A final battle cry for political cartoons

By S.Vishnhu Saaye and Usha Rani Das

In memory of R.K.Laxman and Rajender Puri. Photo: Usha Rani Das

In memory of R.K.Laxman and Rajender Puri. Photo: Usha Rani Das

Chennai: R.K.Laxman was hailed as an unambigious genius, by various editors and cartoonists at the inauguration of a symposium on cartooning held at the Asian College of Journalism (ACJ) on Monday.

Sadanand Menon, adjunct faculty at the ACJ and organizer of the symposium said, “The idea to hold this symposium emerged when R.K.Laxman passed away. To pay homage to Laxman, we were planning to invite Rajinder Puri to talk, but his death 21 days after Laxman’s was a critical blow and put forth the question of the end of the era of political cartooning in India.”

The event titled ‘Is the Era of the Political Cartooning over?’ started off with Shashi Kumar, Chairman of ACJ welcoming the distinguished audience and calling it a ‘very eventful day’ to commemorate Laxman and Puri. “Cartooning represents the vibrancy of democracy,” he said.

Talking about the need for a free press and a need for everybody guaranteed rights under the constitution to exercise them, Shashi Kumar said, “If I’m an atheist, how do I profess and propagate my ideology and beliefs without ridiculing all existing religions?”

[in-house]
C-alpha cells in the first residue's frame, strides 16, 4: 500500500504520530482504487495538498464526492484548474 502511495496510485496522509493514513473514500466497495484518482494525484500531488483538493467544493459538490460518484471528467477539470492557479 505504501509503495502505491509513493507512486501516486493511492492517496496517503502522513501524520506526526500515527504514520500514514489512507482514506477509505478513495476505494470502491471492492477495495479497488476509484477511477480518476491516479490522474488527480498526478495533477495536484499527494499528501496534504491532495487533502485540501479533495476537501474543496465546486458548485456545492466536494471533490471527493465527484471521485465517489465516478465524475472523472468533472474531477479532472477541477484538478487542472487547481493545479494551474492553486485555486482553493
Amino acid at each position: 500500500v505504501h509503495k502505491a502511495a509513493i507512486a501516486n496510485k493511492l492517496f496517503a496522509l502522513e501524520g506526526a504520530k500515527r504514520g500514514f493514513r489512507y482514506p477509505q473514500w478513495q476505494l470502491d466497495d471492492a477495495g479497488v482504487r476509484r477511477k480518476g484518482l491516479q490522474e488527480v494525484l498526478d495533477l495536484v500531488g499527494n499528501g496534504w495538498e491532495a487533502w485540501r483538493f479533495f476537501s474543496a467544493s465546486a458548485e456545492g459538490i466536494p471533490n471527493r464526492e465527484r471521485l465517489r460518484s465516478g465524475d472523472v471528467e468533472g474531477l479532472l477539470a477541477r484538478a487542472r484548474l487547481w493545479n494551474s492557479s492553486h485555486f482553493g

Sadanand Menon, citing the example of M.F.Hussain, said, “You can’t be a citizen without expressing yourself. There is a need for the freedom of thought.”

N. Ram at the event. Photo: Usha Rani Das

N. Ram giving an editor’s perspective on political cartooning. Photo: Usha Rani Das

N.Ram, former editor-in-chief of The Hindu and a trustee of the Media Development Foundation, said, “Cartoonists not only need space but need extensive liberal space. As an editor, I always left the cartoonists alone, unlike some other celebrity editors.”

Speaking about the role of cartoonists in the editorial section of a newspaper, Ram said that there can only be broad guidelines to the working of an editorial artist or a cartoonist. “It is sad that there are various taboos in our society, other than religion. For example, you can’t draw the Prophet whatever you wish to portray. Similarly in Maharashtra, Chatrapathi Sivaji can’t be used for cartooning and Subash Chandra Bose is another holy cow. I hope this changes,” he said.

The program was organized with the help of a student body that consisted six students from the Asian College of Journalism – Nihal Thondepu, Aditya Iyer, Arka Bhattacharya, Manas Mitul, Pardh Aurora Praveen Suvedan.

The students organized an exhibition of cartoons and also made a presentation in an attempt to capture the history of political cartooning in India. Works of cartoonists such as Rajendra Puri, R.K.Laxman, O.V.Vijayan, Mathew Abu Abraham, Kutty, Mario Miranda, Tailung, E.P.Unny, Ajit Ninan, Keshav, Surendra, Gokul Gopalakrishnan, Madan, Manjul and Sandeep were reviewed.

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